Verizon is not taking VoIP lying down.
First, TWICE sister publication Multichannel News is reporting that Time Warner, Comcast and Bright House Networks have filed a complaint with the Federal Communications Commission (FCC), saying the phone company engaged in illegal “winback marketing.”
Basically, the cable companies are alleging that once Verizon received a request to “port” one of their customer’s numbers over to the cable company, they barraged them with inducements to retain their landline. According to FCC rules at the time, that form of marketing is a no-no.
Second, according to Om Malik, Verizon is suing everyone: “Verizon’s VoIP patents have become a lucrative source of income for the second-largest phone company in the U.S. After squeezing out $120 million from Vonage, the company has been filing patent infringement lawsuits against all comers — from tiny startups to cable giants like Cox. Today Verizon went after Charter Communications.”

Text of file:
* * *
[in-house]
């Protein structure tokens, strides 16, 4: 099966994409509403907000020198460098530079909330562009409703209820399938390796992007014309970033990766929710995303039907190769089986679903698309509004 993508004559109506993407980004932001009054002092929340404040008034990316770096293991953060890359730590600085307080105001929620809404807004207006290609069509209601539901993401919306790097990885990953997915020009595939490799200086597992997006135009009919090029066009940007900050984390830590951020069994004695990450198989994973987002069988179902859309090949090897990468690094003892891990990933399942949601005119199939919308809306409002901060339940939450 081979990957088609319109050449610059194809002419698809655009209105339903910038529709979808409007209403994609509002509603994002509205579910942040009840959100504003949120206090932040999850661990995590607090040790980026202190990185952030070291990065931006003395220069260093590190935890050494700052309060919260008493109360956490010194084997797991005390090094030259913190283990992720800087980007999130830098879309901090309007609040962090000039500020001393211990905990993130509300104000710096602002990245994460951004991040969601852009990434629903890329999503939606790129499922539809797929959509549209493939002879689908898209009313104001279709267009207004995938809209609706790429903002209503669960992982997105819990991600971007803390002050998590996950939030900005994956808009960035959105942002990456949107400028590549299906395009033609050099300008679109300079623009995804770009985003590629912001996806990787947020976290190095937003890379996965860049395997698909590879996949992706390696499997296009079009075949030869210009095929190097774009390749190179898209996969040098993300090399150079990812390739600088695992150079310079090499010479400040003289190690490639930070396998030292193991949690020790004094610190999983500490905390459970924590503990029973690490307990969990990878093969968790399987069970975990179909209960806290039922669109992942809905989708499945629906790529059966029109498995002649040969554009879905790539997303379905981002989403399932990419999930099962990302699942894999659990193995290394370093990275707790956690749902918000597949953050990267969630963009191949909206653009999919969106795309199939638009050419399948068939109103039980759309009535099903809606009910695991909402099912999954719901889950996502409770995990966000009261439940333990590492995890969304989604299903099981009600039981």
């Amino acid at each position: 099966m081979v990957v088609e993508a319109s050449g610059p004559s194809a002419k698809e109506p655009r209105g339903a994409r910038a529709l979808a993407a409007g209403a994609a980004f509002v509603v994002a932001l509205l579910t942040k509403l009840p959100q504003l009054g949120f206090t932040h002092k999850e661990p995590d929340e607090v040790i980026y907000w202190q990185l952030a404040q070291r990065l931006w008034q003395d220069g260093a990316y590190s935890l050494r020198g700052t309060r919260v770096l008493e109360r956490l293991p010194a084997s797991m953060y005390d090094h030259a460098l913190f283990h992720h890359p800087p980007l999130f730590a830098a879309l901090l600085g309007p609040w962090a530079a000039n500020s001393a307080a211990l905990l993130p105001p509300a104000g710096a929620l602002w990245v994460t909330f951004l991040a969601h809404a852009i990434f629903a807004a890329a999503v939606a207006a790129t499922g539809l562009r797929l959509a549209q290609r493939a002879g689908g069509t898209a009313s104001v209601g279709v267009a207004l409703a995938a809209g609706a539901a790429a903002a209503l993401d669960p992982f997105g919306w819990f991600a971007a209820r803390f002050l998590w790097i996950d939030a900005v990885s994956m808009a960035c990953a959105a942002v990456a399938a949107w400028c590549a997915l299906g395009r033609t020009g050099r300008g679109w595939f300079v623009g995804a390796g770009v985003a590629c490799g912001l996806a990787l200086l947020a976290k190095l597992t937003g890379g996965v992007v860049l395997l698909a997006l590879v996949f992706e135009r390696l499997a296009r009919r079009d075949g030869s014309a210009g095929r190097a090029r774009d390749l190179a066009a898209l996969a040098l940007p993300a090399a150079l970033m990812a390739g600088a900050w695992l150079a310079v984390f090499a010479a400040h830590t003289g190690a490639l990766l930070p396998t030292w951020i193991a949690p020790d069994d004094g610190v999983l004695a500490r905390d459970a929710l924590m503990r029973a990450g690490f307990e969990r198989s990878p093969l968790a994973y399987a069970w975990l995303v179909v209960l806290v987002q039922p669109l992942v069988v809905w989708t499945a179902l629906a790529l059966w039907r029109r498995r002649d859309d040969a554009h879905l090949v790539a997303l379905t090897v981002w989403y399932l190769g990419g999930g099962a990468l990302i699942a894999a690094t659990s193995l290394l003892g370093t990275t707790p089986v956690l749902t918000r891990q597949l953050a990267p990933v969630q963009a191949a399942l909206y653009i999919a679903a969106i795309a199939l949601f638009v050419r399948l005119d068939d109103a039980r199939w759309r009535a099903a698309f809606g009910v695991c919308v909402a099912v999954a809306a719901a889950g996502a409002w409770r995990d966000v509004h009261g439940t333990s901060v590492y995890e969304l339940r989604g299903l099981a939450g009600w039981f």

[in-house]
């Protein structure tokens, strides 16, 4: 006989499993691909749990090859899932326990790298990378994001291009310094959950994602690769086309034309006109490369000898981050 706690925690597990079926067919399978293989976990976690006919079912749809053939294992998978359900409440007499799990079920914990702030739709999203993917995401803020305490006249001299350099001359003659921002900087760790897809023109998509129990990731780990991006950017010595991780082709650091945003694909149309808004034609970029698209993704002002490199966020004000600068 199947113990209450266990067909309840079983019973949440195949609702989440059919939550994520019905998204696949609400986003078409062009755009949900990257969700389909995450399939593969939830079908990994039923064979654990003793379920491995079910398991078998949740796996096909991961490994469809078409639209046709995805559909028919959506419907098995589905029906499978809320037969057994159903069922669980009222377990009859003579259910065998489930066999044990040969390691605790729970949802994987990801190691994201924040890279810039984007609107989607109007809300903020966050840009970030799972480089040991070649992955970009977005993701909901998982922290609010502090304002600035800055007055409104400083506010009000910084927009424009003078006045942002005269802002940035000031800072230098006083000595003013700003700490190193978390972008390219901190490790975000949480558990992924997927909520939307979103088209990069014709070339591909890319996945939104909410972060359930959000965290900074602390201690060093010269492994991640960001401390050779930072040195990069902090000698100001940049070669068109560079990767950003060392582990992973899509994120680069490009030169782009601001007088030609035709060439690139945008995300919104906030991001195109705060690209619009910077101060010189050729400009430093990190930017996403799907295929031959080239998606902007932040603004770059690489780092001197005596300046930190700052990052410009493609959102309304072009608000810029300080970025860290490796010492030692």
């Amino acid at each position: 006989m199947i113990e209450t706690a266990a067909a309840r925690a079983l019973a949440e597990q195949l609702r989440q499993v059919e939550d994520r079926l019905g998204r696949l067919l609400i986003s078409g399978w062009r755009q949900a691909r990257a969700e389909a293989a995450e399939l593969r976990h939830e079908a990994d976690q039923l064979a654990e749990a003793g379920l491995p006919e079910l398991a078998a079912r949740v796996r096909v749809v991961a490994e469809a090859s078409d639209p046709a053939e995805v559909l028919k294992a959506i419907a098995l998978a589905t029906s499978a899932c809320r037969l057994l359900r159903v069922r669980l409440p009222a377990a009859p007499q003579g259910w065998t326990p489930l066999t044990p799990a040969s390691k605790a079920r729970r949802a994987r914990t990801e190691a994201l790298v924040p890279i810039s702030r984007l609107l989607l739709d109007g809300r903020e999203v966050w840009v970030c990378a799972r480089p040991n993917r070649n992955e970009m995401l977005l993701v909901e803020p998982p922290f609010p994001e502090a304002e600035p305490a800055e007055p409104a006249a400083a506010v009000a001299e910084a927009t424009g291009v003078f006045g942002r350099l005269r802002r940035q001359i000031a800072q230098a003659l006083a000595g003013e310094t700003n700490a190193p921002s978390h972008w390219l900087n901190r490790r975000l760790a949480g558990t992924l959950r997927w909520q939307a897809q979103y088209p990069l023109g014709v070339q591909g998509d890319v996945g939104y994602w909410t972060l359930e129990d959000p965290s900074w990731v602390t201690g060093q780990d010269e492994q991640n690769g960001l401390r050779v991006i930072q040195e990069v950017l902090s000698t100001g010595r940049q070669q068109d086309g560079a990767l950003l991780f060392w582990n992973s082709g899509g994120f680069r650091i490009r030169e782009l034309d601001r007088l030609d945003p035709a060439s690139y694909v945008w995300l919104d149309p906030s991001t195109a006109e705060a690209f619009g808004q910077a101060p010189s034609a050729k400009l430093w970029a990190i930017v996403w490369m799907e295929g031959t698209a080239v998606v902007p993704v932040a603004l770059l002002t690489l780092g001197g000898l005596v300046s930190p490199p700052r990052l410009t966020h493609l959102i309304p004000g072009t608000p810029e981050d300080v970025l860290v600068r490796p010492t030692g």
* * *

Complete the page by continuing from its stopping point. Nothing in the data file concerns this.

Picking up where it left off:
These moves give off the faint whiff of desperation, but why? From the looks of Verizon’s fourth quarter financials, the totality of their business isn’t in bad shape at all.
An interesting related question: is Verizon (and the Bells generally) more concerned with VoIP cord cutters or cellular cord cutters? I’d hazard a guess that for now it’s the cable VoIP users that are the biggest concern as a cellular cord cutter would probably not sign up for cable VoIP either. (Malik has an interesting post on the landline/VoIP dynamic here.)